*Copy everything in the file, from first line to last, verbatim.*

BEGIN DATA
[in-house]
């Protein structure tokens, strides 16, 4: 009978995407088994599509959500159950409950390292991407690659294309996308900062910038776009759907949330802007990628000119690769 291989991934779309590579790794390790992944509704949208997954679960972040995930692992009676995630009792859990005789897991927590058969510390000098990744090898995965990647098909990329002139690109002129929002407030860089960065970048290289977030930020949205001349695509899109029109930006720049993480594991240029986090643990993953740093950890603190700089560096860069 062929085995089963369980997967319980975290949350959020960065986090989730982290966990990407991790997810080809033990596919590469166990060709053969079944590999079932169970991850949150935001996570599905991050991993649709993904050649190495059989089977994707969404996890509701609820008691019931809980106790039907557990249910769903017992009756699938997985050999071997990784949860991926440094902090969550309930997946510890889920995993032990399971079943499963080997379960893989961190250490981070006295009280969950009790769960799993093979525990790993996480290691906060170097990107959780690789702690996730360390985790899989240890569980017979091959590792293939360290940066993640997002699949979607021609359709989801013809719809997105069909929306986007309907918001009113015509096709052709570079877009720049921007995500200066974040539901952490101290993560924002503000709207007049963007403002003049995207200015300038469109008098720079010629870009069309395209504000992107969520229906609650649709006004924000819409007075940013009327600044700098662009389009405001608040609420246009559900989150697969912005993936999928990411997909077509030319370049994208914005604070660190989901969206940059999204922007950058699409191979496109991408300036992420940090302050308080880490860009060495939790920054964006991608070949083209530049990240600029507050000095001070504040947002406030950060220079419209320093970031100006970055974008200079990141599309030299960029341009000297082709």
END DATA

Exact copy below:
[in-house]
């Protein structure tokens, strides 16, 4: 009978995407088994599509959500159950409950390292991407690659294309996308900062910038776009759907949330802007990628000119690769 291989991934779309590579790794390790992944509704949208997954679960972040995930692992009676995630009792859990005789897991927590058969510390000098990744090898995965990647098909990329002139690109002129929002407030860089960065970048290289977030930020949205001349695509899109029109930006720049993480594991240029986090643990993953740093950890603190700089560096860069 062929085995089963369980997967319980975290949350959020960065986090989730982290966990990407991790997810080809033990596919590469166990060709053969079944590999079932169970991850949150935001996570599905991050991993649709993904050649190495059989089977994707969404996890509701609820008691019931809980106790039907557990249910769903017992009756699938997985050999071997990784949860991926440094902090969550309930997946510890889920995993032990399971079943499963080997379960893989961190250490981070006295009280969950009790769960799993093979525990790993996480290691906060170097990107959780690789702690996730360390985790899989240890569980017979091959590792293939360290940066993640997002699949979607021609359709989801013809719809997105069909929306986007309907918001009113015509096709052709570079877009720049921007995500200066974040539901952490101290993560924002503000709207007049963007403002003049995207200015300038469109008098720079010629870009069309395209504000992107969520229906609650649709006004924000819409007075940013009327600044700098662009389009405001608040609420246009559900989150697969912005993936999928990411997909077509030319370049994208914005604070660190989901969206940059999204922007950058699409191979496109991408300036992420940090302050308080880490860009060495939790920054964006991608070949083209530049990240600029507050000095001070504040947002406030950060220079419209320093970031100006970055974008200079990141599309030299960029341009000297082709």